Investors with money in funds under the Central Provident Fund Investment Scheme (CPFIS) did poorly again last quarter.
The funds kept bleeding as global markets plummeted owing to the Chinese stock market rout and uncertainty over the next United States Federal Reserve interest rate hike.
Researcher Lipper, which monitors the performance of all CPFIS funds, said the overall performance of the funds slid by 6.4 per cent from July to September.
Unit trusts in the scheme delivered a negative return of 7.1 per cent while investment-linked insurance products (ILPs) fell 5.9 per cent. Except for CPFIS-included bond and money market funds, which posted positive returns of 1.2 per cent and 0.2 per cent, funds in the other asset types in the equity and mixed-assets categories fell 8.9 per cent and 4.1 per cent.
The overall performance was consistent with the trend in the global markets. The MSCI AC Asia ex-Japan Index plunged 12.3 per cent, while the Citigroup World Government Bond Index soared 7.4 per cent for the quarter.
In Singapore, the Straits Times Index fell to a low of 2,740, down 23 per cent from the year's high.
For the 12-month period ended Sept 30, CPFIS-included funds posted a negative return of 0.5 per cent on average.
However, taking a longer horizon, the overall performance was better in the three-year period to Sept 30. CPFIS-included funds reported growth of 19.3 per cent on
average, accounted for by a gain of 22.4 per cent from unit trusts and 17.4 per cent from ILPs.
During the same period, the MSCI AC Asia ex-Japan Index soared 16.7 per cent and the Citigroup World Government Bond Index rose 6.3 per cent. Equity-type funds were the leading gainers with growth of 24.8 per cent, followed by the money market portfolio which posted about 1.2 per cent gains on average.
Mr Xav Feng, head of Asia-Pacific research for Thomson Reuters Lipper, said: "For the third quarter of 2015, the slowing of China's economy and uncertainty stemming from raising Federal Reserve interest rates resulted in dramatic corrections in global markets. In September, global markets started to regain momentum when the US Federal Reserve decided against raising US interest rates and to leave them at zero to 0.25 per cent, despite possible rate hikes in the fourth quarter."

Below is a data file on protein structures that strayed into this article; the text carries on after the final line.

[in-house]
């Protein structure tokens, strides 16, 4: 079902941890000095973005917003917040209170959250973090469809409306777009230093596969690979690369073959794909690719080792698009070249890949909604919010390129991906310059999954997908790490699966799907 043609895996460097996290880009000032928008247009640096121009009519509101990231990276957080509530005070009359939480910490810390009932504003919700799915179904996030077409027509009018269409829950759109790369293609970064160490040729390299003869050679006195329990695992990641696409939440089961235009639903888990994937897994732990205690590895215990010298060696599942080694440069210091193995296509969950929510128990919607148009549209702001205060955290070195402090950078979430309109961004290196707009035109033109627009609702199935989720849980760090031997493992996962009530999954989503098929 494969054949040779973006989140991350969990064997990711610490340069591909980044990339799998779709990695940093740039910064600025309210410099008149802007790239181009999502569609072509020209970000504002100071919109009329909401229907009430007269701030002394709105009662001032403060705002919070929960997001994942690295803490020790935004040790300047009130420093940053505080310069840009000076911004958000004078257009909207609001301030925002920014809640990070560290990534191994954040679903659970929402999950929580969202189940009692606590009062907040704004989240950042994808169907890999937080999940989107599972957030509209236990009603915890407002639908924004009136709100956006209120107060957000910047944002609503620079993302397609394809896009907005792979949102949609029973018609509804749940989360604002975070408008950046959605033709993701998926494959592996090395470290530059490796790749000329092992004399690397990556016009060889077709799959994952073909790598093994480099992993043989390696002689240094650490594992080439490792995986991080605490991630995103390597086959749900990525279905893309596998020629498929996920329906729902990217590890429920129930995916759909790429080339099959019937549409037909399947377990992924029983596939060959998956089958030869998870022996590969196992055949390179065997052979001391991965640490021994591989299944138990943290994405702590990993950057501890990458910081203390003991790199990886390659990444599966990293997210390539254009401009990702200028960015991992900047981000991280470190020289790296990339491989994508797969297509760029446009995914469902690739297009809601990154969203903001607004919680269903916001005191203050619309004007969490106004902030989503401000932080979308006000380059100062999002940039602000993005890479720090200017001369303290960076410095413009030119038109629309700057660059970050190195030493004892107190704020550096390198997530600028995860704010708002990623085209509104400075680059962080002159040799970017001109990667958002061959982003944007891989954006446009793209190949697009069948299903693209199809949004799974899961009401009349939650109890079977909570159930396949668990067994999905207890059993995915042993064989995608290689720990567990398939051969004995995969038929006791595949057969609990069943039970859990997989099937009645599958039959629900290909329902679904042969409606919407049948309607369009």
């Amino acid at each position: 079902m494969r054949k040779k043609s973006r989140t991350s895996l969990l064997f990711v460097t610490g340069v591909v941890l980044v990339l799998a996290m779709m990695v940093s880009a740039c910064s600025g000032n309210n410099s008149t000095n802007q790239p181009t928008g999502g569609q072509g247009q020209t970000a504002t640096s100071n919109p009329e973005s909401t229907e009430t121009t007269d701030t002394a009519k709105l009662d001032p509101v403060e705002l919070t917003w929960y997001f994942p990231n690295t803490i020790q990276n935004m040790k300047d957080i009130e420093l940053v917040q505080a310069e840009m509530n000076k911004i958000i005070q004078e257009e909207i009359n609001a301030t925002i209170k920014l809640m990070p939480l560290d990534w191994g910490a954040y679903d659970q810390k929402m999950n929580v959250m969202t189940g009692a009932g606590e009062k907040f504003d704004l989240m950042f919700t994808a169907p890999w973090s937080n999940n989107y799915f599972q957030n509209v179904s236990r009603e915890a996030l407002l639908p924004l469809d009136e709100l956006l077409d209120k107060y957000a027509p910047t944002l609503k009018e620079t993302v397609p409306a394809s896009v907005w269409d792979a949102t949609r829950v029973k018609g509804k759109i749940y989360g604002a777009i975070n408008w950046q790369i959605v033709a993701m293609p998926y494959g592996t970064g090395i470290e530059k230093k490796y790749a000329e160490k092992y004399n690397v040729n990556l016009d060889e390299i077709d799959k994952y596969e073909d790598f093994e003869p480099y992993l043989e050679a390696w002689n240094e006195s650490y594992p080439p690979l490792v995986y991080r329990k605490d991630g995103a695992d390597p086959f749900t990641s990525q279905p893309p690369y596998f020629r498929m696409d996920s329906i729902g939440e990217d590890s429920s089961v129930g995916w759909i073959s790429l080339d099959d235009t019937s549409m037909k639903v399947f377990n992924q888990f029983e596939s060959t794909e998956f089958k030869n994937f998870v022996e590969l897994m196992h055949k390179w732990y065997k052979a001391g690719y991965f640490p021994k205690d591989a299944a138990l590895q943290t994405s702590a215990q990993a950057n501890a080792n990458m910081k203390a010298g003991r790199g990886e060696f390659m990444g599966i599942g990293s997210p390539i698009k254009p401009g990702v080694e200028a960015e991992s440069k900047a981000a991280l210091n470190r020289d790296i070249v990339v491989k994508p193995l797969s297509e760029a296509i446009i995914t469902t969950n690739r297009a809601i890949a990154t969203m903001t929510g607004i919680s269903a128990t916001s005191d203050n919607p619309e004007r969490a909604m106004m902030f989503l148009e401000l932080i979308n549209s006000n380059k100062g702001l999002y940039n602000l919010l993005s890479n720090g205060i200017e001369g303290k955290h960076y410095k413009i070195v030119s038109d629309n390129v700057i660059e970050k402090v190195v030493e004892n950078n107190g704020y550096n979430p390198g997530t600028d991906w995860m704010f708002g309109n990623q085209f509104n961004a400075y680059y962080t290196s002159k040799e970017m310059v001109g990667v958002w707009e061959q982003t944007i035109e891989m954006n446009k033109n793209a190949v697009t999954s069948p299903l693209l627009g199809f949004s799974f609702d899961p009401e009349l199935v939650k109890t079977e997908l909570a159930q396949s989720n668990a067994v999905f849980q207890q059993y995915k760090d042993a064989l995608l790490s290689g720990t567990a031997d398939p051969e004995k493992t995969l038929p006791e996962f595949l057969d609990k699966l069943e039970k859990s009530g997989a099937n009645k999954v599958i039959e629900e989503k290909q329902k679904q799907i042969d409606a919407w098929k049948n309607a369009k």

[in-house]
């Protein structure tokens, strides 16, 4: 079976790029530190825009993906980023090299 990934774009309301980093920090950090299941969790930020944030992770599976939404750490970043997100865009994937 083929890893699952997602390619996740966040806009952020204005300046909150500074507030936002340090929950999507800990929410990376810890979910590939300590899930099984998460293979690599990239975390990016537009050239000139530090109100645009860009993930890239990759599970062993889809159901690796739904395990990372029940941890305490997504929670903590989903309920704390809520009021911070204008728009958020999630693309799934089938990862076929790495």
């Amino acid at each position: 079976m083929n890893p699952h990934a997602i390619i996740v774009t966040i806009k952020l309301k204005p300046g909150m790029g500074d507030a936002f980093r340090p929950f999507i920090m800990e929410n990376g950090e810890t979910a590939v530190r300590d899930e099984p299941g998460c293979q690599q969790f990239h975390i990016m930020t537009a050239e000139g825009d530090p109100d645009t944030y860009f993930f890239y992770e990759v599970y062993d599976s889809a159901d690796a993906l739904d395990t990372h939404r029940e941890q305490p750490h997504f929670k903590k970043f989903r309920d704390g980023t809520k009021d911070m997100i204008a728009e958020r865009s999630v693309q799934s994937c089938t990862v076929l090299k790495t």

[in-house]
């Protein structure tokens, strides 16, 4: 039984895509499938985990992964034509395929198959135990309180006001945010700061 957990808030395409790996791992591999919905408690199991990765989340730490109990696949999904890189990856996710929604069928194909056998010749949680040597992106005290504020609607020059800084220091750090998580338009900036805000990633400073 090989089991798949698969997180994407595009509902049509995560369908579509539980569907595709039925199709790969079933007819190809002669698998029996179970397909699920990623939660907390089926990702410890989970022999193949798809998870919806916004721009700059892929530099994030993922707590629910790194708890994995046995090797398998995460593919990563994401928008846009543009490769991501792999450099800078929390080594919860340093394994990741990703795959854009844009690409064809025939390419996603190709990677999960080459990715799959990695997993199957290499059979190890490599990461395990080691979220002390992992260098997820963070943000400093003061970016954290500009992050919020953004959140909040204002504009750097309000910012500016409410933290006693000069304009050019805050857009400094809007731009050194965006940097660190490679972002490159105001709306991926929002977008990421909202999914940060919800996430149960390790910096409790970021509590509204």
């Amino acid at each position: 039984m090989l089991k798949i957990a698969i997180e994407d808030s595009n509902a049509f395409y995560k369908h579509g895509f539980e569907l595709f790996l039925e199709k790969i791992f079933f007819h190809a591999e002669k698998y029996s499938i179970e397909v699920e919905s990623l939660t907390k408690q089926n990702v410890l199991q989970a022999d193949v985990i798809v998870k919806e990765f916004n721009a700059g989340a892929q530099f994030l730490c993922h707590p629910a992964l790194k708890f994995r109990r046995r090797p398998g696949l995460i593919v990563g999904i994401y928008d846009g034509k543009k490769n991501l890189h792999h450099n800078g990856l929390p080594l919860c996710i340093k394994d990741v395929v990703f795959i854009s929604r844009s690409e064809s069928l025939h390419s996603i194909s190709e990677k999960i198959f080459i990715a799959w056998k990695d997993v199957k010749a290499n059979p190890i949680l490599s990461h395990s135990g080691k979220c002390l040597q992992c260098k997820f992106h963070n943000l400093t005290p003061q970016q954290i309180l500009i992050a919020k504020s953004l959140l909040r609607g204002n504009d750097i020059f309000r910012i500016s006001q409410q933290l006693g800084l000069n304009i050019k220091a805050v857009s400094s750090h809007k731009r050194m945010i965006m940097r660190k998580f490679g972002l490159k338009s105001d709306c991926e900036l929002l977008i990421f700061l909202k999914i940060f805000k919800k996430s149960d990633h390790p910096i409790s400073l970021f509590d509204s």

Mr Christopher Tan, chief executive of financial advisory firm Providend, advised retail investors to take a longer-term investment view instead of making decisions based on the results of the last two quarters. "Markets go through cycles... Over the long run, the market generally rises so one should never look at the three-month and half-year performances of the market.
"If you have chosen a unit trust and believe in the fundamentals of the country or sector that it is invested in, then you should stay invested and not let short-term returns affect you," he said.
Looking ahead, Mr Feng said the divergent monetary policies of the US, China, Japan and the euro zone will continue to be the key influencing factors for global markets.
Under the CPFIS scheme, the CPF Board allows CPF members to invest their savings in bonds, stocks, unit trusts, exchange-traded funds, property funds and ILPs, while meeting the long-term objective of securing financial security in old age.
As of Sept 30, there were 282 CPF-approved funds - 105 unit trusts and 177 ILPs. These are expected to be well-diversified funds with low investment costs, good performance records and robust processes.